Sports | July 31, 2020 12:11 pm

Canceled College Sports Could Cost ESPN Millions in Ad Revenue

Last season, more than half of all college football viewers tuned into an ESPN outlet

Fan's Sign at ESPN's "College GameDay" Raises $1M for Charity
The set of ESPN's "College GameDay." (Jonathan Wiggs/The Boston Globe via Getty)
Boston Globe via Getty Images

With Major League Baseball struggling to play games thanks to COVID-19 outbreaks just a week after Opening Day, college fans are getting nervous about the prospect of NCAA football returning in the fall.

With almost $800 million in ad revenue on the line, no one is more nervous about the college football season being on shaky ground than ESPN and ABC executives. 

After taking in $793 million in advertising revenue from the ESPN and ABC family of networks from college football in 2019, the Worldwide Leader could see a 12 percent, or $320 million, ad revenue dip by the end of the year, according to Bloomberg.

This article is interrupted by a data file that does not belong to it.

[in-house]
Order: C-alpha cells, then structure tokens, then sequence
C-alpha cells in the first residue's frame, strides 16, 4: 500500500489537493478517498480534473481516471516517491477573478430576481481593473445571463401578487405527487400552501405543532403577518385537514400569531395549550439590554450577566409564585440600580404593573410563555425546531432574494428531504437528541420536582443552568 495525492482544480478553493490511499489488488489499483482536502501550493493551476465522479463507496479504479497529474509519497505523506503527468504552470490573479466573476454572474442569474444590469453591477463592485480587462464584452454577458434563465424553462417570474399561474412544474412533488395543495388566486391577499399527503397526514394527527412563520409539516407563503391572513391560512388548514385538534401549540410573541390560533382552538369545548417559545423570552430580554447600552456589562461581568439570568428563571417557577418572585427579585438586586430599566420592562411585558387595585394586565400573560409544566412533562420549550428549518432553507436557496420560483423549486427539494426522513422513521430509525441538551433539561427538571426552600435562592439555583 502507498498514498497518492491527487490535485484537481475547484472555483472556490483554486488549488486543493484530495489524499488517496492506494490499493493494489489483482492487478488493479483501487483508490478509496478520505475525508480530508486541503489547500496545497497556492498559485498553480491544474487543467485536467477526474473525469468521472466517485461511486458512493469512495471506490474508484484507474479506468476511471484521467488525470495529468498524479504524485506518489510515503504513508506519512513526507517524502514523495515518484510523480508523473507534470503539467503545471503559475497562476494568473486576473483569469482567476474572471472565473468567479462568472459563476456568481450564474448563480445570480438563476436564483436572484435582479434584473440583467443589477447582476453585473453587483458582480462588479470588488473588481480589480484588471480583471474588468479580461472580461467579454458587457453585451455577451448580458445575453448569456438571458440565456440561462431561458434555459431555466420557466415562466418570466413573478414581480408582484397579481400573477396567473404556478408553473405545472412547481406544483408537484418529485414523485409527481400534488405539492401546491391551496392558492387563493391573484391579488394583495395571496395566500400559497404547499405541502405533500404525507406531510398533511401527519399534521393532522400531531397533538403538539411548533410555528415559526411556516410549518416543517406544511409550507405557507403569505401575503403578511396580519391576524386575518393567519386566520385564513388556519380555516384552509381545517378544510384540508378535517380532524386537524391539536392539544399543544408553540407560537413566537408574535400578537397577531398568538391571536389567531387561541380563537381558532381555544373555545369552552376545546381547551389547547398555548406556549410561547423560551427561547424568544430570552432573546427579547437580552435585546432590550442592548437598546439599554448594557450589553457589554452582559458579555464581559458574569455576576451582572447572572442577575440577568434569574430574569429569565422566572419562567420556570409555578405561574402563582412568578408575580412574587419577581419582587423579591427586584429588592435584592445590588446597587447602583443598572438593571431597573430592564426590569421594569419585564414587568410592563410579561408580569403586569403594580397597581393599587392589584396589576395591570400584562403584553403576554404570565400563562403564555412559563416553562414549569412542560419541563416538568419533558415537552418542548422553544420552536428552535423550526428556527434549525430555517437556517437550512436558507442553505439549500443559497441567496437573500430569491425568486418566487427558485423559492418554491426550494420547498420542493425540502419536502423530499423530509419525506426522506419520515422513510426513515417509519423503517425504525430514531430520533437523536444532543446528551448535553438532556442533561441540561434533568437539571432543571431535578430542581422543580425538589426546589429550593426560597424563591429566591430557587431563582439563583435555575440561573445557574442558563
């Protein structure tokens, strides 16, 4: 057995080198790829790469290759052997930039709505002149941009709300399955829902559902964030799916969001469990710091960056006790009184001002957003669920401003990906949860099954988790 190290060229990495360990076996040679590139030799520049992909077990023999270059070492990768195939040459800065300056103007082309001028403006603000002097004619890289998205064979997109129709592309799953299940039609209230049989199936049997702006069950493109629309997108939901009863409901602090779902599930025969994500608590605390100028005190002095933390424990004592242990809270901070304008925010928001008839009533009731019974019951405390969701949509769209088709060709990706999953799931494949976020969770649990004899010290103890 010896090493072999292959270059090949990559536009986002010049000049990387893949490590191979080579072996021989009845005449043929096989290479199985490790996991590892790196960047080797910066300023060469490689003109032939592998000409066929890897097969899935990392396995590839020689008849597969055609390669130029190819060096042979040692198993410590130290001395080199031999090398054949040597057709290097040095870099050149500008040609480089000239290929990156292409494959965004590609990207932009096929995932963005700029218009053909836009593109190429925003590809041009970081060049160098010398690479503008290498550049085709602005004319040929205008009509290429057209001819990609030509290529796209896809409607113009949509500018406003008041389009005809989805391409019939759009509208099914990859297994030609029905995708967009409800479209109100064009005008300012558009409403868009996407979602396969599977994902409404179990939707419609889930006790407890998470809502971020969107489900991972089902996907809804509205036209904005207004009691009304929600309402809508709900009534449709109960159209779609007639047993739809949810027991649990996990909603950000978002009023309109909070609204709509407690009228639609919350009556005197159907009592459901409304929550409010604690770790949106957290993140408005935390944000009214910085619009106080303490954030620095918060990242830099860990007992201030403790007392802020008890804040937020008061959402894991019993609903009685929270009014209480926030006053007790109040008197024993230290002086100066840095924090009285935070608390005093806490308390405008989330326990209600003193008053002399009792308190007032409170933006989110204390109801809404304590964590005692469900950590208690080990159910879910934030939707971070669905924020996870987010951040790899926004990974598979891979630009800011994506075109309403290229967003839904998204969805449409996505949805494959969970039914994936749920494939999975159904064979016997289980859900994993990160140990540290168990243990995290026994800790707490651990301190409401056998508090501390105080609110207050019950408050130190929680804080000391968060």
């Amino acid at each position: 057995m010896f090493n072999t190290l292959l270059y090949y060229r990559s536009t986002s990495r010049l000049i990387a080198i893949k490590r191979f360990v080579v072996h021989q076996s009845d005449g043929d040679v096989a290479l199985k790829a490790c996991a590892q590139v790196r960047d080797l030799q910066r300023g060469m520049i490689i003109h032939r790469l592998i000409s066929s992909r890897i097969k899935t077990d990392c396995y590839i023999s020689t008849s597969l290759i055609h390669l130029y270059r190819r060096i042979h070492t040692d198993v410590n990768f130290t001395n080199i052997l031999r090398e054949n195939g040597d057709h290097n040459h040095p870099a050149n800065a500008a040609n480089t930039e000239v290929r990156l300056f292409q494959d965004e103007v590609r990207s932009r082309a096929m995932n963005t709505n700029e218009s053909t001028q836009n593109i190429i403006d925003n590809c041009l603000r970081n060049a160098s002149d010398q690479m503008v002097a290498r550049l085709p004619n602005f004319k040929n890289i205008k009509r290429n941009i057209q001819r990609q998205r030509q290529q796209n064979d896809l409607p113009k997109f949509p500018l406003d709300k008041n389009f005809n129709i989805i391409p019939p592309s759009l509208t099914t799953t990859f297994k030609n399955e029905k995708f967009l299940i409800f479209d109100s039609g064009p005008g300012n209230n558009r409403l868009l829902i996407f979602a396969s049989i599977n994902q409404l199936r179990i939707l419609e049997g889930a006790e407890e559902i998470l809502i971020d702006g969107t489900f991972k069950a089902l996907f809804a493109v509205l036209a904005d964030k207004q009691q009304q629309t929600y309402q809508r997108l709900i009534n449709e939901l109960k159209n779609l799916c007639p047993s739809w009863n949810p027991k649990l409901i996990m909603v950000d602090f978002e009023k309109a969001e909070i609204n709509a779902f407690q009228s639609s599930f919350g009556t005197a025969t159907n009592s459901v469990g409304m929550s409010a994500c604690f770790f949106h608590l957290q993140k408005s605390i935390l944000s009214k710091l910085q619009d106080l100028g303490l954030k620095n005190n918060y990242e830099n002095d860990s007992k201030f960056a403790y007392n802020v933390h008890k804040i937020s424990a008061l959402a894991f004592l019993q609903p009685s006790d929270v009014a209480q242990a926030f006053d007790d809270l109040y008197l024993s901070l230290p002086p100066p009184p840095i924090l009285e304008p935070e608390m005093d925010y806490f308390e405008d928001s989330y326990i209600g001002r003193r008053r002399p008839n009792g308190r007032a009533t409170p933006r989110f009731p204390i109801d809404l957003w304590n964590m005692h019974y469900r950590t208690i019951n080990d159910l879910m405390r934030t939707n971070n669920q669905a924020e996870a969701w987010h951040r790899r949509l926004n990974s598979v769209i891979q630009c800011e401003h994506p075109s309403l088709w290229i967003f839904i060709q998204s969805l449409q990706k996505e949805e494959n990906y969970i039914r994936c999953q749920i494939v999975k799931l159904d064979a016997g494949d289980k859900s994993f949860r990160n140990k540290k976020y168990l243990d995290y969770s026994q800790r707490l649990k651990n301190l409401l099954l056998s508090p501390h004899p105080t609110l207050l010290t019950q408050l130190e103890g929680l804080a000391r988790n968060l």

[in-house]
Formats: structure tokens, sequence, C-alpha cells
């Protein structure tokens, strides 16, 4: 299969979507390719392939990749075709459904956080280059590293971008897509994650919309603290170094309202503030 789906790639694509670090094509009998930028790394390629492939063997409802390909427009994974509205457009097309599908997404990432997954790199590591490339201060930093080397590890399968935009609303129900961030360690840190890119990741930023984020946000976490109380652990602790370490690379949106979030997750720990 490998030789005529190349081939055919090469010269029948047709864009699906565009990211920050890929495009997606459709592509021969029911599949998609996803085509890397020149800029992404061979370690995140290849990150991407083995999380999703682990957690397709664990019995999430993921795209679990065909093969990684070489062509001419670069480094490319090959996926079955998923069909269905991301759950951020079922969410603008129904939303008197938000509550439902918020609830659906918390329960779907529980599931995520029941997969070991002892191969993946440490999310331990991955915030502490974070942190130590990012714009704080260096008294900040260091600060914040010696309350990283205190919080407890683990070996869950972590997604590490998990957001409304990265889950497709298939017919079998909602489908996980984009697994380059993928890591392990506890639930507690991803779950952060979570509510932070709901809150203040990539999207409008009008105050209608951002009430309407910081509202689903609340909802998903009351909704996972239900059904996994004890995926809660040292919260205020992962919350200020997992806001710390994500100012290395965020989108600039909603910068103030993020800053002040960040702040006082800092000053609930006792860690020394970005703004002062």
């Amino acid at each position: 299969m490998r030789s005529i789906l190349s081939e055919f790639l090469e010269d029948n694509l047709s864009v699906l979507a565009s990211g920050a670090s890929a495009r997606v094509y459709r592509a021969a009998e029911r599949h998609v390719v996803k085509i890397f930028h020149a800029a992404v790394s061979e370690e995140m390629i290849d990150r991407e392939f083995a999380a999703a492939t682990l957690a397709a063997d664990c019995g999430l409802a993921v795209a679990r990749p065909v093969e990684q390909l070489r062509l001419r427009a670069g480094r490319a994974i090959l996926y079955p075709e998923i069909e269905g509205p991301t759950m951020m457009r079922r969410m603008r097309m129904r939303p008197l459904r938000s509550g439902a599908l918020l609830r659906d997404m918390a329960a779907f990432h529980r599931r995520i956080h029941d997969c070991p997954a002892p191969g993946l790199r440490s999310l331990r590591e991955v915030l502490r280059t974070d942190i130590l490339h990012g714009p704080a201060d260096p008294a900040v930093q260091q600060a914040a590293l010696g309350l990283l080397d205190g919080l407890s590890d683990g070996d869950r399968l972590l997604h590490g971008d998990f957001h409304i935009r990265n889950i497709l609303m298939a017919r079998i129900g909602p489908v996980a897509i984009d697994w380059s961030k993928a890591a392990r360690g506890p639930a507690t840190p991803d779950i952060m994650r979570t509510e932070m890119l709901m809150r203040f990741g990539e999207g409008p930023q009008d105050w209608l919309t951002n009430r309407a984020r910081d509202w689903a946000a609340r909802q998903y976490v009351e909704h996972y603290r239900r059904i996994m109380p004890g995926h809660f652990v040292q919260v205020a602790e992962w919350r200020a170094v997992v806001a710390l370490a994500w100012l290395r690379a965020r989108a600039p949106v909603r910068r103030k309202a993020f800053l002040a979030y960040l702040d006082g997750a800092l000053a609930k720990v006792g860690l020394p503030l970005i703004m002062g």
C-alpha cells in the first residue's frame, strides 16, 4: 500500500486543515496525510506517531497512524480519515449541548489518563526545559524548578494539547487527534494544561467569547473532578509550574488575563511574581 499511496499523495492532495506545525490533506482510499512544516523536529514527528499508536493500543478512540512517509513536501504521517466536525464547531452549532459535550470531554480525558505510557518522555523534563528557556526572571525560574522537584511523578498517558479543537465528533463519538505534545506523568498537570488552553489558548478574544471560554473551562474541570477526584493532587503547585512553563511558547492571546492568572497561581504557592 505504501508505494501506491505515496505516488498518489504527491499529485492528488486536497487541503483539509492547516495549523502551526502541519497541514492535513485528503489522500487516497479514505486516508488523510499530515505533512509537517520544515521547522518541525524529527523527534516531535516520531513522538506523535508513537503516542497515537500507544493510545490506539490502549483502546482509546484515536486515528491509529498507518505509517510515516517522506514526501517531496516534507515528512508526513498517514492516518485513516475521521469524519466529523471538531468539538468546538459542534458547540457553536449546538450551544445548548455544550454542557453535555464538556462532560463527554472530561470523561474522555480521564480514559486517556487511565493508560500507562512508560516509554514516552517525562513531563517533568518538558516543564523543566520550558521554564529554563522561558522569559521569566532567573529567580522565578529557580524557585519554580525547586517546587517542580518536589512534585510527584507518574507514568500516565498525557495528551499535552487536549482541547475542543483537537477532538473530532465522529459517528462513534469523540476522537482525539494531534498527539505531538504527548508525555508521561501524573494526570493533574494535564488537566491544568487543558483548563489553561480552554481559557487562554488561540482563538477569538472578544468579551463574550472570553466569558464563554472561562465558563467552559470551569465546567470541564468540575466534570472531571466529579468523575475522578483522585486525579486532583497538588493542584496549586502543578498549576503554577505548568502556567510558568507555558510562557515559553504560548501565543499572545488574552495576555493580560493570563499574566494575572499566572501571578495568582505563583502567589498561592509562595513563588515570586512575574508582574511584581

A reduced college season would make it nearly impossible for ESPN to bring in the audience size that’s been promised to advertisers as more than half of all college football viewers tuned into an ESPN outlet last season. With a shortened season or no football at all, that obviously won’t be the case. 

ESPN has already furloughed workers and asked on-air talent to take pay cuts, and with no college football, those measures may have to be extended to make ends meet.

ESPN and college football fans got a little positive news on Thursday when the powerhouse Southeastern Conference reconfigured its schedule to include in-conference games only. The 10-game schedule eliminates all non-conference opponents and begins on September 26 with the SEC championship game pushed back to December 19, 13 days before the College Football Playoff semifinals are scheduled to be played on New Year’s Day.

The move and similar ones being made by the other Power Five conferences makes it likely this season’s playoff teams will be selected without the aid of non-conference games.

But, at least at this point, the plan is to play.

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